The world is angry at George W. Bush. Iraq and climate issues are the main grievances, it seems. But US foreign policy in general, and US refusal to be a part of the climate change party, insisting on standing alone, in a sense, against the world, are the underlying issues. The Iraq war, has, in my mind been a sad affair. Necessary, same may say. Others, of course, say immoral and unethical. But whatever stance is taken on its rightness or wrongness, it has been another sad chapter in that nation’s recent history. Thousands have been killed, both Iraqis and foreigners. Thousands, no millions, have been displaced from their homes and country. Cities and towns have been wrecked. Billions of dollars have been spent. But how much progress toward peace and stability in the region has been made?
Climate change is a confusing and scary issue. Daily the press prints stories of impending doom from the prophets of our age, the climate change scientists. Doomsayers have always been popular. There seems to be something in our human consciousness which is drawn to predictions of catastrophe. Al Gore has capitalised on the whole thing, making his millions our of his modestly named, “inconvenient truth.” The Nobel Institute has got in on the act with its awarding of the Peace Prize this year to the IPCC (and Al), for their efforts in alerting the world to this disaster in the making, thus elevating the science and its prophet to the level of serious, international respectability.
Meanwhile, poor old George has become the scapegoat of the Western world. Up until last week, John Howard, the now deposed leader of the Australian people, was also seen as a scapegoat. But that is history now. The US stands alone. The new Australian prime minister has promised to get Australia out of Iraq. He has promised to ratify the Kyoto treaty. Australia, to the relief of many in Australia and abroad, seems to be finally coming in line with the enlightened ones, while George and the USA stands alone as the thorn in the flesh of the West.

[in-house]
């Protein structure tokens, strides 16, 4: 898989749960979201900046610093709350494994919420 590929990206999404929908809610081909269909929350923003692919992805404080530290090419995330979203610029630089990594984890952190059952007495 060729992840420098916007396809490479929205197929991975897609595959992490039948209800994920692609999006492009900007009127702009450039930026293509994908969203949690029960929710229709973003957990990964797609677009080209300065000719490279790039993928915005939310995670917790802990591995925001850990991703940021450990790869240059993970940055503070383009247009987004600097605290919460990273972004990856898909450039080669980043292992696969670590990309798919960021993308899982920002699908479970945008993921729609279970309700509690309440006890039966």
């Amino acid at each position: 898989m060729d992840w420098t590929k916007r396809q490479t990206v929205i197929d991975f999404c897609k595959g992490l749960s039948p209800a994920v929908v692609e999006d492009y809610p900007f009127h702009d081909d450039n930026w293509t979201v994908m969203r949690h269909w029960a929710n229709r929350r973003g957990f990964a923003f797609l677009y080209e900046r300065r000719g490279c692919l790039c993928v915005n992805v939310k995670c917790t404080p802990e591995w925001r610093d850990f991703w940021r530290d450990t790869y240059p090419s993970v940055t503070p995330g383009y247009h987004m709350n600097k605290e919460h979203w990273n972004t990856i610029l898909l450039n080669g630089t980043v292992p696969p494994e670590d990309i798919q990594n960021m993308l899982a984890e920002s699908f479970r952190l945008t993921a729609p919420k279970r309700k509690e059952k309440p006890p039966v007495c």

An article from Reuters today highlights the drop in US carbon emissions (1.5% in 2006) recently. But this is clearly no cause for rejoicing. The credit for this drop is given to climate variation (a cool summer and a warm winter) and to the rise in fuel prices. Not to any intentional action on the part of the USA to respond intelligently to the problem. The credit goes to other things. George remains a problem. Read this statement from Reuters, for example:
The United States, which since the beginning of the oil age has emitted more of the gases than any other country, does not regulate the gases scientists say could spark an increase in deadly storms, droughts and floods. Bush pulled the country out of the Kyoto pact, saying it would hurt the economy and unfairly leave rapidly developing countries without limits.
Instead, Bush set a goal in 2002 of cutting greenhouse gas intensity 18 percent by 2012. The intensity fell last year by 4.2 percent, or more than double the average 2 percent decline since 1990, and has fallen about 10 percent from 2002 to 2006, the EIA said.
There seems to be a contradiction in there somehow. First the writer says that the USA does not regulate greenhouse gases. Then he says that Bush has set goals of reducing greenhouse gas intensity. Which suggests to me that the USA does mean business when it comes to reducing greenhouse gas emissions. Bush just doesn’t believe in the Kyoto Protocol, the creed of the climate change movement.
Anyway, Bush’s days are numbered. He will soon be just history as Howard is. I assume the next US government will ratify Kyoto, as Mr Rudd will in Australia. I assume the next US government will pull the US out of Iraq, as Mr Rudd says he will Australia.
The problem is, who will we have to blame then? Iraq will not be fixed. Greenhouse gas emissions will continue to rise. And in only five years Kyoto will have expired, having made very little difference (which of course is the USA’s fault) with the world still on track to catastrophe. Al Gore has refused to stand as president. He knows it is much easier to make a (very profitable) living on climate change prophecy than by leading a country. Perhaps the next UN secretary general should be a scientist, since science is the Western world’s new religion, the source, it would seem, of ultimate truth.